Snap lays off 10 percent of its workforce

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Snap, according to a new SEC filing, is laying off 540 of its workforce, which represents 10 percent of its total staff strength. 

According to Snap, the layoffs would “best position our business to execute our highest priorities” and ensure it has “the capacity to invest incrementally” over time. The company told us the layoffs were necessary to “reduce hierarchy and promote in-person collaboration.

Snap said it would be issuing severance packages to the affected employees, though there is no specific information regarding what would be included. A Snap spokesperson confirmed to Engadget that it is “focused on supporting our departing team members.”

Citing restructuring and plans to focus on its three priorities, Snap in 2022 laid off 20 percent of its workforce. The company also canceled its original shows, in-app games, and several other projects. All these are part of Snap’s plans to cut costs and refocus its business.

Company CEO Evan Spiegel, in a memo as cited by The Verge, wrote that Snap is “restructuring our business to increase focus on our three strategic priorities: community growth, revenue growth, and augmented reality.”

Spiegel said Snap’s revenue growth had recovered to 8 percent from being flat in late July, which is short of saying things were beginning to get back on track. Of course, this is nothing compared to the 40 percent revenue growth it was recording prior to Russia’s invasion of Ukraine. Snap said it expects the layoff to save it $500 million in costs every year.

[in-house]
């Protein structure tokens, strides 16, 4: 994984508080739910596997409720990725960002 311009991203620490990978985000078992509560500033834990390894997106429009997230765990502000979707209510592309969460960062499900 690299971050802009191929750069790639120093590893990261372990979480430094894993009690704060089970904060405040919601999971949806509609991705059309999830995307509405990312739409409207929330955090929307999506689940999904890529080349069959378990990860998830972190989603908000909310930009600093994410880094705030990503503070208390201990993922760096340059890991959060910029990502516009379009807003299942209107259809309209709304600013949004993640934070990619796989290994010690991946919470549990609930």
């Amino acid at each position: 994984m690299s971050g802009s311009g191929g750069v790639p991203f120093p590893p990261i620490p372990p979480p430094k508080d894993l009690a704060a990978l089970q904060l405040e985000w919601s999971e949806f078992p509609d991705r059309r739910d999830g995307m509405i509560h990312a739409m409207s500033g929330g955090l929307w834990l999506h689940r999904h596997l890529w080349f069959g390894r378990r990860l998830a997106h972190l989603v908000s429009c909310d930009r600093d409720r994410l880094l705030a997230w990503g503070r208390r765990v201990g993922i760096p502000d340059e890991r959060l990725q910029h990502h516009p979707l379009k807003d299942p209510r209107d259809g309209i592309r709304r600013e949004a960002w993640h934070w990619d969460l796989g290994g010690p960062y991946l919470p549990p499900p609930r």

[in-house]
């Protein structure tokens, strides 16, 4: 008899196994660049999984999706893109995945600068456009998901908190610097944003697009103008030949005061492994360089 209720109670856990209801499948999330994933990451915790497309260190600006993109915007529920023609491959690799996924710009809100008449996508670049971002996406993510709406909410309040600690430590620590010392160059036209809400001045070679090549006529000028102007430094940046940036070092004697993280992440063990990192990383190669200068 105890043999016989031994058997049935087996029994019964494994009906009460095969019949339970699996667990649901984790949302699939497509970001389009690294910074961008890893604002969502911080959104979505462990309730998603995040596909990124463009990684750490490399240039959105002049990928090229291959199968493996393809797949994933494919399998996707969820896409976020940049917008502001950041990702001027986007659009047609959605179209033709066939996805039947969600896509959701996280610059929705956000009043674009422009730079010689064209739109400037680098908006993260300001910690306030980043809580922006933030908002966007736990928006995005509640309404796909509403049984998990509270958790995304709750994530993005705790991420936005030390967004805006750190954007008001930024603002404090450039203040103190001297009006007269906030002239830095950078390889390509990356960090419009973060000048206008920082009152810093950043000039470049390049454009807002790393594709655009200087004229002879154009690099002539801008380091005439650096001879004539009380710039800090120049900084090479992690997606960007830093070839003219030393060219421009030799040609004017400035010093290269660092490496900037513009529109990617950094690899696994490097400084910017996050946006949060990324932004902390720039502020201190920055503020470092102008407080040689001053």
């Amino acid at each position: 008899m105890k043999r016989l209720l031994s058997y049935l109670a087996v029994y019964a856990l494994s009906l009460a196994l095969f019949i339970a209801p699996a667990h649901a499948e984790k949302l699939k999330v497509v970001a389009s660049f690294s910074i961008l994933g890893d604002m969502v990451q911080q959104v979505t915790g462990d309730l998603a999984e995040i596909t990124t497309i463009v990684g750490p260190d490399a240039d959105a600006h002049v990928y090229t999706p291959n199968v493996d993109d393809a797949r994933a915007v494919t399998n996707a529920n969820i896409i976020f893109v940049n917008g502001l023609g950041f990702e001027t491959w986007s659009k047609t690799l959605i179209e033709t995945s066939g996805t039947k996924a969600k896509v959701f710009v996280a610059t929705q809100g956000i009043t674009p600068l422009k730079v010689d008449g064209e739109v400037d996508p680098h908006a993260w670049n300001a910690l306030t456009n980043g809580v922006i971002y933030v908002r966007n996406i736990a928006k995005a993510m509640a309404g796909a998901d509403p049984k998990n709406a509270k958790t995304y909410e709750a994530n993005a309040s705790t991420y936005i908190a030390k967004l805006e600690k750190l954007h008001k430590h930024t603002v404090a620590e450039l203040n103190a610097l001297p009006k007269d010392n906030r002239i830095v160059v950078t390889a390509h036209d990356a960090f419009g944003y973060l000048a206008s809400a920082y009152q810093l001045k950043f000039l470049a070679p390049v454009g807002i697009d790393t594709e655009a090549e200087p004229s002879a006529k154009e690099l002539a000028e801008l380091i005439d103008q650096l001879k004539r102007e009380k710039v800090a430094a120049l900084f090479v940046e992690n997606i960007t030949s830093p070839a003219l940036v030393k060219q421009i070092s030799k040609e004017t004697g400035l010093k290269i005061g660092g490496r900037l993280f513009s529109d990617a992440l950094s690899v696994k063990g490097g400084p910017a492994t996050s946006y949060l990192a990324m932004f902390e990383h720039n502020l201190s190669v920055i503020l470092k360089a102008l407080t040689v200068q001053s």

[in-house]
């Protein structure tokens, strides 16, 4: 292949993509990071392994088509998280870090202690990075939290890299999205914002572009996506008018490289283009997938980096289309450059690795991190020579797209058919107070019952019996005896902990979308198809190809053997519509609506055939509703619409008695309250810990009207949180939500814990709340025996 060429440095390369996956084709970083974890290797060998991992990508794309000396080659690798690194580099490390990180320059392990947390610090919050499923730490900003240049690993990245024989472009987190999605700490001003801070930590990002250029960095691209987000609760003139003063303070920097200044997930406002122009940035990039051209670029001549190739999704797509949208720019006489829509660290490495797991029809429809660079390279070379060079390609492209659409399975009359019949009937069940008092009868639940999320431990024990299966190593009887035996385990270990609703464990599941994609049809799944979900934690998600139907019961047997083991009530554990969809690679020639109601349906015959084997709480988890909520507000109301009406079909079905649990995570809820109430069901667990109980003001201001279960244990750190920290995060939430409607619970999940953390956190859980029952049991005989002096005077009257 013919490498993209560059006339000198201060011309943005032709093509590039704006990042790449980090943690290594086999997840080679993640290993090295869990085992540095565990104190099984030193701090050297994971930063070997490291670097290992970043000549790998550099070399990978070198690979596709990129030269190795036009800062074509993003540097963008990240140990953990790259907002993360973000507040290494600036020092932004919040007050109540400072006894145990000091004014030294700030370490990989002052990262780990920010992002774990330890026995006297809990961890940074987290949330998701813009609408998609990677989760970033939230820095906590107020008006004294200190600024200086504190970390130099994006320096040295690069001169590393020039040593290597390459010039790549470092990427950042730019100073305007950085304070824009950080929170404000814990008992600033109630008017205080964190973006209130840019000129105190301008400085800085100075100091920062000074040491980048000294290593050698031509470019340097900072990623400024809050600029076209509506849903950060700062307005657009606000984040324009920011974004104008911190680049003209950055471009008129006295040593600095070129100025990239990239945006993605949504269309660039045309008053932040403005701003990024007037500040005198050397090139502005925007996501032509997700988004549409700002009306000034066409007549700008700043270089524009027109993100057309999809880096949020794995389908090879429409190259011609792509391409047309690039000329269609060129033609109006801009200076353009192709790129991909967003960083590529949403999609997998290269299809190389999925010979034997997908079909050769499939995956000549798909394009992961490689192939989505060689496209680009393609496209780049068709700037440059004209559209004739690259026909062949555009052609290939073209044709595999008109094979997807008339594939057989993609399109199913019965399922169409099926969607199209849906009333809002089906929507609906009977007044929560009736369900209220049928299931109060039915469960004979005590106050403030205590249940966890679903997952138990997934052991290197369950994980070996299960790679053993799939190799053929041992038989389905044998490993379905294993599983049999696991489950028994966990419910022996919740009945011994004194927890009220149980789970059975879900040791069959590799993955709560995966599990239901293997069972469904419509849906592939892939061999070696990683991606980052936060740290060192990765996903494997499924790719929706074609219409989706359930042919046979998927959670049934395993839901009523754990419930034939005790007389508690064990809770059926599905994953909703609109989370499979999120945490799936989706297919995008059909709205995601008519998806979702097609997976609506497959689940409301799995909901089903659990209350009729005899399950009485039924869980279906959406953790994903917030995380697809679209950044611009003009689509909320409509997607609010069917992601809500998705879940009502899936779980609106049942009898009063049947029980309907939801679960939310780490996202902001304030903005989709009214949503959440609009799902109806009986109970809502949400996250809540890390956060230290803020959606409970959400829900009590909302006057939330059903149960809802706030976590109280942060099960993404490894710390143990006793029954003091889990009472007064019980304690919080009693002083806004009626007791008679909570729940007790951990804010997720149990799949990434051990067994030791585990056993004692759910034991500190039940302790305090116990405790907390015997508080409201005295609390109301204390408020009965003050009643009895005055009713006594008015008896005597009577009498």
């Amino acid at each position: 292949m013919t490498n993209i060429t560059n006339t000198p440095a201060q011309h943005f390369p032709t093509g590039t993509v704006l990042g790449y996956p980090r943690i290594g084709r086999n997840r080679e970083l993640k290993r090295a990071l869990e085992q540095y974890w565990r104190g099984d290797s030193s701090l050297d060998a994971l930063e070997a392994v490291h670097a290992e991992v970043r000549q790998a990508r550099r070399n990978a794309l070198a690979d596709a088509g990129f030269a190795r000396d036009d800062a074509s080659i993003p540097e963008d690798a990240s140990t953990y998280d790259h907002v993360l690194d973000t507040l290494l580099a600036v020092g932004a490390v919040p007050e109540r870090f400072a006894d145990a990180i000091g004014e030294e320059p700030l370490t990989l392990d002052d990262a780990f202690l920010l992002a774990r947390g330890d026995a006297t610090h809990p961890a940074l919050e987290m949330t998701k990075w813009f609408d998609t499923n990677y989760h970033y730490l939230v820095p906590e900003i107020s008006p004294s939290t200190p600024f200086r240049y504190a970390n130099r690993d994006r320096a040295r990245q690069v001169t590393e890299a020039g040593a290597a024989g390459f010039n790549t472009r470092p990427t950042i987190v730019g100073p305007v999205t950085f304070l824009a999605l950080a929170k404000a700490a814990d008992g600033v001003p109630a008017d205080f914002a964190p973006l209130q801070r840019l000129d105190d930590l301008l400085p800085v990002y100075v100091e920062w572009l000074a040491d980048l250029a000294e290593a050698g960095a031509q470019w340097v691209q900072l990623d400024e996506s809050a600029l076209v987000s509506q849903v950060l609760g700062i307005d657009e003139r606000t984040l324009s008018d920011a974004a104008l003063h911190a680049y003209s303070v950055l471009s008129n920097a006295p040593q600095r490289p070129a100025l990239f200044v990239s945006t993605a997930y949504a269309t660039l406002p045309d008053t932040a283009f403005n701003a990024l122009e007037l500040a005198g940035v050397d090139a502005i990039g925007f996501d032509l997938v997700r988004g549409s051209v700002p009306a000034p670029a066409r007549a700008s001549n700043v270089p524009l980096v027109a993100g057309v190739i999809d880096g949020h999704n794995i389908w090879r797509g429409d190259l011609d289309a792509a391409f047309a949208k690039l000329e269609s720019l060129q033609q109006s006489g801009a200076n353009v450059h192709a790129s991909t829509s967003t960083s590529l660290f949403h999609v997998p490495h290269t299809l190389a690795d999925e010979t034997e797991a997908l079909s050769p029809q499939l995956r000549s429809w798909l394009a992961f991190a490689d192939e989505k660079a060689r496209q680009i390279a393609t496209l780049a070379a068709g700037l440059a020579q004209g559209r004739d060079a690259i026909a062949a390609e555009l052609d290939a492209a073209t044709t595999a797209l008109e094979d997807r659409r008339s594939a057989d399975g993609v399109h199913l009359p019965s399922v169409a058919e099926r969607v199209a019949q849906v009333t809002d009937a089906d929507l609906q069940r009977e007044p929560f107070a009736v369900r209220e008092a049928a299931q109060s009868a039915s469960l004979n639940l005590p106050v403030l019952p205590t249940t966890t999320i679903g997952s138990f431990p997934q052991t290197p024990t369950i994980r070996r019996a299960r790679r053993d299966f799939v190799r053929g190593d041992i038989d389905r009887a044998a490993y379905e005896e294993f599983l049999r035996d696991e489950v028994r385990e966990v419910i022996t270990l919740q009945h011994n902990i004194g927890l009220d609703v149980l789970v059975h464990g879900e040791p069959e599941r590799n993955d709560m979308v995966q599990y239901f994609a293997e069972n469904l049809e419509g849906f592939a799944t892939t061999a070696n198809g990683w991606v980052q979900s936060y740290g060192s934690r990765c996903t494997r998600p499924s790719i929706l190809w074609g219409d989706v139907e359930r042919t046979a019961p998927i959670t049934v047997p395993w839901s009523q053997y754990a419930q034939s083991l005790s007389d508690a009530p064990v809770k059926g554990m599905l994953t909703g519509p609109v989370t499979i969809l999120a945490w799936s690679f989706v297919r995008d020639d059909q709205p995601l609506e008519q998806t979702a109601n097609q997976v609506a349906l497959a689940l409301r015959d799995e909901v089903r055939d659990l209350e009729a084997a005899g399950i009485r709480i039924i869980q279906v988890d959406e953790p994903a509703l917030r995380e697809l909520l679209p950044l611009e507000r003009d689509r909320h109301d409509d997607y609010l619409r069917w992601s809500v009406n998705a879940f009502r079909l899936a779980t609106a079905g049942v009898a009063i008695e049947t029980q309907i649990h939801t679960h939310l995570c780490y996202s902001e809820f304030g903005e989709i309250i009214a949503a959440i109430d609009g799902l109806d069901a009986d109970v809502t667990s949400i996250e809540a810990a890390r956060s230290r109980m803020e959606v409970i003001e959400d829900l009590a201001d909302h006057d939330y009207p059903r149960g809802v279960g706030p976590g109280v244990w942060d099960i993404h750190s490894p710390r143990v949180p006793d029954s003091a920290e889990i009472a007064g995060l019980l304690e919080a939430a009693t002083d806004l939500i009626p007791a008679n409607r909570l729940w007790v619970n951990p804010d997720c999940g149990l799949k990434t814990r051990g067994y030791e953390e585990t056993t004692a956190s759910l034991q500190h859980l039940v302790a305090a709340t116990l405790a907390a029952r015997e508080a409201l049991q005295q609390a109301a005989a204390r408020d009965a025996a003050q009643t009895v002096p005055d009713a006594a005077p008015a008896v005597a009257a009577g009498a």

Prior to that announcement, Snap announced that its Pixy Drone would no longer be available. Snap’s decision to sunset the flying selfie camera just four months after it was launched was based on economic reasons.

Citing people familiar with the matter, Snap’s decision was based on the company’s plans to adjust plans during the economic downturn.

Speaking to staff during a regular question and answer session, Snap’s Chief Executive Evan Spiegel said the plan to discontinue the flying selfie camera is part of a wider reprioritization of its resources.

There is no public data on the number of sales made within the last four months, so it is a bit difficult to measure its market performance while production lasted.

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Author: Ola Ric

Ola Ric is a professional tech writer. He has written and provided tons of published articles for professionals and private individuals. He is also a social commentator and analyst, with relevant experience in the use of social media services.

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